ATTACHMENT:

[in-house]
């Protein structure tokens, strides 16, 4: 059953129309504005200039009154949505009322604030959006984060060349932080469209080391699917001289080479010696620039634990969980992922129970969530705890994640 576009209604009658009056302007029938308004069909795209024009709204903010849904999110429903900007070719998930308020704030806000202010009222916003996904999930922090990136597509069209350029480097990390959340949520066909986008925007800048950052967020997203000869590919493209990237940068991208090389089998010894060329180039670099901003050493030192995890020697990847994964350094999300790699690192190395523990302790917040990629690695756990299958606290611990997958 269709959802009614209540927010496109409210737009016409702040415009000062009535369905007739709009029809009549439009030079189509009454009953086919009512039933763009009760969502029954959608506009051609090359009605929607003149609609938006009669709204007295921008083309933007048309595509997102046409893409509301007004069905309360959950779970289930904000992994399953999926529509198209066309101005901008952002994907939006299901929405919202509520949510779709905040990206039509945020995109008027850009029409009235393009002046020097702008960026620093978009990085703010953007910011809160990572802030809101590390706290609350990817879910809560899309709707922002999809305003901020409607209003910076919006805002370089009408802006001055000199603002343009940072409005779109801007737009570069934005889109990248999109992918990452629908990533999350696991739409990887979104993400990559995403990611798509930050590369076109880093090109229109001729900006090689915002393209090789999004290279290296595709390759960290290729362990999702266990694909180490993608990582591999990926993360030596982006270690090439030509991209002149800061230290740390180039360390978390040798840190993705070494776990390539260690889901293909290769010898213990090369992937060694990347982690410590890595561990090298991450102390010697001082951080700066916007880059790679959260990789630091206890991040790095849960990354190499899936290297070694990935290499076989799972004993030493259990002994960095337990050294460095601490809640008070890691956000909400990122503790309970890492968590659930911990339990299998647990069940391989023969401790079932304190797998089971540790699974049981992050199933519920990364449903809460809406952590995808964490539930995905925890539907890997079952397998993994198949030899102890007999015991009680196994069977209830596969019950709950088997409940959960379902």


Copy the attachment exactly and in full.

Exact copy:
[in-house]
């Protein structure tokens, strides 16, 4: 059953129309504005200039009154949505009322604030959006984060060349932080469209080391699917001289080479010696620039634990969980992922129970969530705890994640 576009209604009658009056302007029938308004069909795209024009709204903010849904999110429903900007070719998930308020704030806000202010009222916003996904999930922090990136597509069209350029480097990390959340949520066909986008925007800048950052967020997203000869590919493209990237940068991208090389089998010894060329180039670099901003050493030192995890020697990847994964350094999300790699690192190395523990302790917040990629690695756990299958606290611990997958 269709959802009614209540927010496109409210737009016409702040415009000062009535369905007739709009029809009549439009030079189509009454009953086919009512039933763009009760969502029954959608506009051609090359009605929607003149609609938006009669709204007295921008083309933007048309595509997102046409893409509301007004069905309360959950779970289930904000992994399953999926529509198209066309101005901008952002994907939006299901929405919202509520949510779709905040990206039509945020995109008027850009029409009235393009002046020097702008960026620093978009990085703010953007910011809160990572802030809101590390706290609350990817879910809560899309709707922002999809305003901020409607209003910076919006805002370089009408802006001055000199603002343009940072409005779109801007737009570069934005889109990248999109992918990452629908990533999350696991739409990887979104993400990559995403990611798509930050590369076109880093090109229109001729900006090689915002393209090789999004290279290296595709390759960290290729362990999702266990694909180490993608990582591999990926993360030596982006270690090439030509991209002149800061230290740390180039360390978390040798840190993705070494776990390539260690889901293909290769010898213990090369992937060694990347982690410590890595561990090298991450102390010697001082951080700066916007880059790679959260990789630091206890991040790095849960990354190499899936290297070694990935290499076989799972004993030493259990002994960095337990050294460095601490809640008070890691956000909400990122503790309970890492968590659930911990339990299998647990069940391989023969401790079932304190797998089971540790699974049981992050199933519920990364449903809460809406952590995808964490539930995905925890539907890997079952397998993994198949030899102890007999015991009680196994069977209830596969019950709950088997409940959960379902």